Mothers and psychologists remind us that we have a built-in bias to do what’s easiest or to follow the path of least resistance. Water and electricity are like this. We are naturally lazy so to stick to an exercise plan, it should be something we like, with shoes left by the bed, perhaps done with a friend, and with a long-term horizon. The alternative is our desire for comfort, shortcuts, quick answers, get-rich-, get-wise- and get-healthy-quick schemes, “riskless” house flipping.
This leads me to the Cadillac Tax (officially the high-cost plan tax). It was one of the key elements of the Affordable Care Act (ACA), and, in 2022, is set to apply a 40% tax on the total cost of benefits beyond a certain level of generosity ($10,800 for individual coverage, with adjustments for industries and ages). Over time, more people would gradually cross this as the benchmark changes are linked to CPI and not healthcare trend, which marches along at 2x inflation.
The Cadillac tax makes sense. It promotes patient responsibility and tells us that after a certain point, benefits should be taxed as compensation (but perhaps the corporate tax rate is a better rate). As of 2018, only 5-10% of firms that provide employer-sponsored coverage have plan costs that break the threshold (2018 Kaiser Family Survey). Each year this number will grow. It’s no surprise that neither political party in the US likes. It’s hard to take away the punch bowl when you’re talking about health insurance. Twice it has been delayed and is now set to start in 2022, pushed back 4 years from the original start date.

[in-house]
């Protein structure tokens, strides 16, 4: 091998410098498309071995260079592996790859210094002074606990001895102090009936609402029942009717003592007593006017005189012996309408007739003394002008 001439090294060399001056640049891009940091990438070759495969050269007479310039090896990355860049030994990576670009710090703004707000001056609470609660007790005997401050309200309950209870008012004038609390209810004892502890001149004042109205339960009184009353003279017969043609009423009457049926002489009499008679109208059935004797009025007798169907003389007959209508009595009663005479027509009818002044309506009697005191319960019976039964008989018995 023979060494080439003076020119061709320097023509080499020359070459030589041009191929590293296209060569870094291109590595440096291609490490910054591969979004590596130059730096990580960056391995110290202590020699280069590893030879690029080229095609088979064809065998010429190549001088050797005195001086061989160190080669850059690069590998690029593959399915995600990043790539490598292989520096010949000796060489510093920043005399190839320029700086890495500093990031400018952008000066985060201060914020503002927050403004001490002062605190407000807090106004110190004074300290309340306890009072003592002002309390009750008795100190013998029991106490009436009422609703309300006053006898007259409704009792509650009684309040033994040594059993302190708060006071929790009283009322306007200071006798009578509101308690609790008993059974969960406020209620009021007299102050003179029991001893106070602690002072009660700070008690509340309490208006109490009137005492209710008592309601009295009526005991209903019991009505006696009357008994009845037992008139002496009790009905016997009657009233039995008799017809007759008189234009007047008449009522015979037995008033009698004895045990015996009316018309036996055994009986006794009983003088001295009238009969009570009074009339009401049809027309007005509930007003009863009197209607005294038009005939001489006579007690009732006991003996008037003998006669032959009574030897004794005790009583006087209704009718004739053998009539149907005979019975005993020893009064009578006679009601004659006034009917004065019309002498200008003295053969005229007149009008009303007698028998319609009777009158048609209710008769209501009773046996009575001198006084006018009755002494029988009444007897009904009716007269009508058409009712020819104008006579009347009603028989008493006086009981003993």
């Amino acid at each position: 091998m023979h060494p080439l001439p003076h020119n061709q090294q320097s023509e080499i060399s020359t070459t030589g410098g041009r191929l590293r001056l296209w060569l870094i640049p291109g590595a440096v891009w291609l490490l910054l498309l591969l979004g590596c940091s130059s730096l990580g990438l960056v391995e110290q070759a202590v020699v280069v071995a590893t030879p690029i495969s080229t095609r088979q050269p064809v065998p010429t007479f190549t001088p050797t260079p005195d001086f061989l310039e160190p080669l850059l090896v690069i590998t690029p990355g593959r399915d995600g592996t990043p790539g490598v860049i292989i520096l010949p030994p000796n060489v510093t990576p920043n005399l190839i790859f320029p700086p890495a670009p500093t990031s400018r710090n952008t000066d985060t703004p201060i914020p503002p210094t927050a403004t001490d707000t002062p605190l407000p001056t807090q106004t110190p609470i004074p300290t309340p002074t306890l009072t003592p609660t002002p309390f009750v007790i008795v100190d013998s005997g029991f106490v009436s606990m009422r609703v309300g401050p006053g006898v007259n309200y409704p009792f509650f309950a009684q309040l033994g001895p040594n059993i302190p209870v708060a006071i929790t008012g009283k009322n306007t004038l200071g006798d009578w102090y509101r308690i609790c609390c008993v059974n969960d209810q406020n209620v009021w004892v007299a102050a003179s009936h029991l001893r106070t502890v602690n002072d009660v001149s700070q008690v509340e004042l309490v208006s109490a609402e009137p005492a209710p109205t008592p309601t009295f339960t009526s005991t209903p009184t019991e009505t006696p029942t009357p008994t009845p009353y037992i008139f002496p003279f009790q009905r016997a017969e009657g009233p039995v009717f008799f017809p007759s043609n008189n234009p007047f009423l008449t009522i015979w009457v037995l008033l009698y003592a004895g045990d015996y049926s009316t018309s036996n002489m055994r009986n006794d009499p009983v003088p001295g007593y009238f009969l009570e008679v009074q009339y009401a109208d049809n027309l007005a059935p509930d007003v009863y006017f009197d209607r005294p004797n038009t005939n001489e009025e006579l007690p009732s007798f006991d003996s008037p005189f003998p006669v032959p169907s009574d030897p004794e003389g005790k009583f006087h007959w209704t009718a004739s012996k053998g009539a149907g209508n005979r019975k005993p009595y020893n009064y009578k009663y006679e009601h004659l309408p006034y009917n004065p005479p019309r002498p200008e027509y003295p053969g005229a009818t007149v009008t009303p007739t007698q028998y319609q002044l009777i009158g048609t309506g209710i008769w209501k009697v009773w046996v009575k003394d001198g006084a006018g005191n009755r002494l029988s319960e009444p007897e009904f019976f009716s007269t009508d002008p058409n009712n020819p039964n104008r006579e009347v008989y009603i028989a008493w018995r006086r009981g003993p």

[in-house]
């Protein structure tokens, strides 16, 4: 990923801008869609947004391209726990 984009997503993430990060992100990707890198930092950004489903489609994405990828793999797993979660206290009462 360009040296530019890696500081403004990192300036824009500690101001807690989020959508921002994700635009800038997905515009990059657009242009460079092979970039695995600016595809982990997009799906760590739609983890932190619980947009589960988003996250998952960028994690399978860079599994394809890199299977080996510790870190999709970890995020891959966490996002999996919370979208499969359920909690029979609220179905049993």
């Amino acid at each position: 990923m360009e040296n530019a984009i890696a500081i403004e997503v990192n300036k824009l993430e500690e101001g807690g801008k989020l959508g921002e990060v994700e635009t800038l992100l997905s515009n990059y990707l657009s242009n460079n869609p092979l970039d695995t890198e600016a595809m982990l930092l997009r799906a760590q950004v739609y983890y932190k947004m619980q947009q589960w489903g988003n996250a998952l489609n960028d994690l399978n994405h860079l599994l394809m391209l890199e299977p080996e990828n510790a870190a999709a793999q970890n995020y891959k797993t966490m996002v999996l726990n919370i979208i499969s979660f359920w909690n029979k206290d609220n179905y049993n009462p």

Peter Orszag, PhD-holder and one of the architects of the ACA is now a healthcare dealmaker, and is worthy enough of a long Wikipedia page. He recently appeared on the Politico’s Pulse Check podcast and said that Cadillac tax has been “misconstrued and misunderstood. The intent there was to try to encourage employers to really step up their game on seeking out higher value healthcare. The concern, which I think is a legitimate concern, is that the short-term response to it, would instead just be to increase out-of-pocket spending for employees by raising deductibles and copayments. I can tell you as someone who was in the room, that was not the goal. That may have been an unfortunate short-term consequence.”
Employers haven’t stepped up their game. I worked for a consulting company that used the Cadillac tax as something that needed to be planned for now. The easiest way, the path of least resistance to get under the threshold, was to increase deductibles and copays. Since 2010 single deductibles for employer-sponsored insurance have risen almost two-fold ($837 to $1,573 per the Kaiser Family Foundation). Given the lack of cost controls in the ACA, and its focus on expansion, rising deductibles are a natural consequence.
The Cadillac consequences from the path of least resistance have come. Let’s now talk about how to save money and shrink healthcare as a % of GDP. But when we do, remember what our mothers say. They often have more wisdom than fancy policymakers.